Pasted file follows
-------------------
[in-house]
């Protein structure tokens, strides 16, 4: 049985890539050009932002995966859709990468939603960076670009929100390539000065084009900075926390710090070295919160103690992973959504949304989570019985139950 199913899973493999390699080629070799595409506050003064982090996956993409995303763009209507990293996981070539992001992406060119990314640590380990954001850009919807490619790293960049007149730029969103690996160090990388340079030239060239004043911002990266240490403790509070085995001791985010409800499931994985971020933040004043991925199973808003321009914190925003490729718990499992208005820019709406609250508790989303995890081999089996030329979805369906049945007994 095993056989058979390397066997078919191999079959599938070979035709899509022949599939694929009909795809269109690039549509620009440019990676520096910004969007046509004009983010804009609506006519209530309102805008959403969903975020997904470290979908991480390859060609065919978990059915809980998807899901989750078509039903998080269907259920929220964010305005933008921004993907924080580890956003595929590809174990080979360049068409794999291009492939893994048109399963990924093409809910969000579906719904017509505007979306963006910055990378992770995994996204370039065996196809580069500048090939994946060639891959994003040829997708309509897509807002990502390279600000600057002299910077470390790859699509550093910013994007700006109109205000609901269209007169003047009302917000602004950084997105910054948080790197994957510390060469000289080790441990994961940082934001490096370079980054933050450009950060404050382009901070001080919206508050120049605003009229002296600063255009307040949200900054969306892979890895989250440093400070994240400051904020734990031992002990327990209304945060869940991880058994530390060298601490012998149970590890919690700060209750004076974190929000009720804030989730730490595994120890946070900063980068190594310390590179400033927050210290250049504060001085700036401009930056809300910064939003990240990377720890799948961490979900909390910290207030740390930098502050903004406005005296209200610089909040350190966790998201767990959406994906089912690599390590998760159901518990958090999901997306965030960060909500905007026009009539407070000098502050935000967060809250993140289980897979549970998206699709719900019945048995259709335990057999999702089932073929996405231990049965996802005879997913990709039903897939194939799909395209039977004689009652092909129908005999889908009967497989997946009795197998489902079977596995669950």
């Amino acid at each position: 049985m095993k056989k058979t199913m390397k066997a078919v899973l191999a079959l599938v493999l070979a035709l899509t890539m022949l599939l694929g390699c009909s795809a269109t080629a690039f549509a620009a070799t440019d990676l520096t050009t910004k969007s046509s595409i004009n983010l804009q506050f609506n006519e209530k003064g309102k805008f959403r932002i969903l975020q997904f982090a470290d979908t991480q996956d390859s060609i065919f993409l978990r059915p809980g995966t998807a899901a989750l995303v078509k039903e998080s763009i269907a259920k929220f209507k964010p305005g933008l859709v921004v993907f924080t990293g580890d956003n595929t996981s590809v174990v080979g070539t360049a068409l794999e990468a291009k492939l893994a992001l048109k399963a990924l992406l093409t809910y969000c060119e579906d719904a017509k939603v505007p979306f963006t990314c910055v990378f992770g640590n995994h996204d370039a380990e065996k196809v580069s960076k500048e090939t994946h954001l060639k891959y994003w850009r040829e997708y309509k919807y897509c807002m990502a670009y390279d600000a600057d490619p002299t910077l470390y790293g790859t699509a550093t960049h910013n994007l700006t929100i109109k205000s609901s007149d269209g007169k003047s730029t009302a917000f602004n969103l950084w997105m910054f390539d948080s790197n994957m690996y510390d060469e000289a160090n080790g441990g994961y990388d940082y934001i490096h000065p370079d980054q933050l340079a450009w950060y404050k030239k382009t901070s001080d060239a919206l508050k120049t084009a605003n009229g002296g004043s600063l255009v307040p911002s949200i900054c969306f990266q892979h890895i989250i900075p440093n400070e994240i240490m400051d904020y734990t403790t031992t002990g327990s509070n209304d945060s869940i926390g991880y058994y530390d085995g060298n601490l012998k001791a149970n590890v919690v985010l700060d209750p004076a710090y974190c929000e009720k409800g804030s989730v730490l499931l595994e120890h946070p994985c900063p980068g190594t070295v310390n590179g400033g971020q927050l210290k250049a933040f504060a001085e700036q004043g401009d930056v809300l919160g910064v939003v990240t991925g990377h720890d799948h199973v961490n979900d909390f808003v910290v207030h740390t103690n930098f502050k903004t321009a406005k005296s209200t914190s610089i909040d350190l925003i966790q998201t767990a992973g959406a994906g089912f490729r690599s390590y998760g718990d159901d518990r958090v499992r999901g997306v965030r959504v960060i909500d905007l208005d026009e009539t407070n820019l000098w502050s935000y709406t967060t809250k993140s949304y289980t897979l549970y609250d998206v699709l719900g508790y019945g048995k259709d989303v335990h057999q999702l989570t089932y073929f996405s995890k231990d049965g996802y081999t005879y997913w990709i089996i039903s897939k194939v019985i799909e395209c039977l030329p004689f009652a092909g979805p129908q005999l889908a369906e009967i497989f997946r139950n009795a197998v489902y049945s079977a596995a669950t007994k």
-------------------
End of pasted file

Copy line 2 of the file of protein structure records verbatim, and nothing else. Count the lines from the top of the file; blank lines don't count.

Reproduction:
């Protein structure tokens, strides 16, 4: 049985890539050009932002995966859709990468939603960076670009929100390539000065084009900075926390710090070295919160103690992973959504949304989570019985139950 199913899973493999390699080629070799595409506050003064982090996956993409995303763009209507990293996981070539992001992406060119990314640590380990954001850009919807490619790293960049007149730029969103690996160090990388340079030239060239004043911002990266240490403790509070085995001791985010409800499931994985971020933040004043991925199973808003321009914190925003490729718990499992208005820019709406609250508790989303995890081999089996030329979805369906049945007994 095993056989058979390397066997078919191999079959599938070979035709899509022949599939694929009909795809269109690039549509620009440019990676520096910004969007046509004009983010804009609506006519209530309102805008959403969903975020997904470290979908991480390859060609065919978990059915809980998807899901989750078509039903998080269907259920929220964010305005933008921004993907924080580890956003595929590809174990080979360049068409794999291009492939893994048109399963990924093409809910969000579906719904017509505007979306963006910055990378992770995994996204370039065996196809580069500048090939994946060639891959994003040829997708309509897509807002990502390279600000600057002299910077470390790859699509550093910013994007700006109109205000609901269209007169003047009302917000602004950084997105910054948080790197994957510390060469000289080790441990994961940082934001490096370079980054933050450009950060404050382009901070001080919206508050120049605003009229002296600063255009307040949200900054969306892979890895989250440093400070994240400051904020734990031992002990327990209304945060869940991880058994530390060298601490012998149970590890919690700060209750004076974190929000009720804030989730730490595994120890946070900063980068190594310390590179400033927050210290250049504060001085700036401009930056809300910064939003990240990377720890799948961490979900909390910290207030740390930098502050903004406005005296209200610089909040350190966790998201767990959406994906089912690599390590998760159901518990958090999901997306965030960060909500905007026009009539407070000098502050935000967060809250993140289980897979549970998206699709719900019945048995259709335990057999999702089932073929996405231990049965996802005879997913990709039903897939194939799909395209039977004689009652092909129908005999889908009967497989997946009795197998489902079977596995669950």